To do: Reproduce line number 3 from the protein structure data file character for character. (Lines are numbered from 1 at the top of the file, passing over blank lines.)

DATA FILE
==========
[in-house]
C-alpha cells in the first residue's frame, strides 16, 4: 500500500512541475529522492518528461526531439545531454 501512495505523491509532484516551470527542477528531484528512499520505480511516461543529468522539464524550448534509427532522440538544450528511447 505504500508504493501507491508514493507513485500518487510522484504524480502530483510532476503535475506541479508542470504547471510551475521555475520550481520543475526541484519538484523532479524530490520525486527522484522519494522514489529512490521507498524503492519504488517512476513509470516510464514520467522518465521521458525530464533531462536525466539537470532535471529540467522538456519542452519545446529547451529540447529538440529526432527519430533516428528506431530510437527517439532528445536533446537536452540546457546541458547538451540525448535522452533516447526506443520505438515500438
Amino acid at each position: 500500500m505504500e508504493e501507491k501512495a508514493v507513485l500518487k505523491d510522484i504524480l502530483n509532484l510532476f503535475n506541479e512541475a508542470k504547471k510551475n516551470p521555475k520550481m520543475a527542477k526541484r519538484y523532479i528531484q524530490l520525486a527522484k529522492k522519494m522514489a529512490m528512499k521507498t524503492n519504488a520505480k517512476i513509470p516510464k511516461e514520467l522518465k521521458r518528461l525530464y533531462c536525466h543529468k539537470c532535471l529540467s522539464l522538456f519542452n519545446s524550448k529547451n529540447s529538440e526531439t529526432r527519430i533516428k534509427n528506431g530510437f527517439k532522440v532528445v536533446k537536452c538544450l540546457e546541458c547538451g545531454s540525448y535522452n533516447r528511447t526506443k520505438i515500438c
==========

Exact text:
Amino acid at each position: 500500500m505504500e508504493e501507491k501512495a508514493v507513485l500518487k505523491d510522484i504524480l502530483n509532484l510532476f503535475n506541479e512541475a508542470k504547471k510551475n516551470p521555475k520550481m520543475a527542477k526541484r519538484y523532479i528531484q524530490l520525486a527522484k529522492k522519494m522514489a529512490m528512499k521507498t524503492n519504488a520505480k517512476i513509470p516510464k511516461e514520467l522518465k521521458r518528461l525530464y533531462c536525466h543529468k539537470c532535471l529540467s522539464l522538456f519542452n519545446s524550448k529547451n529540447s529538440e526531439t529526432r527519430i533516428k534509427n528506431g530510437f527517439k532522440v532528445v536533446k537536452c538544450l540546457e546541458c547538451g545531454s540525448y535522452n533516447r528511447t526506443k520505438i515500438c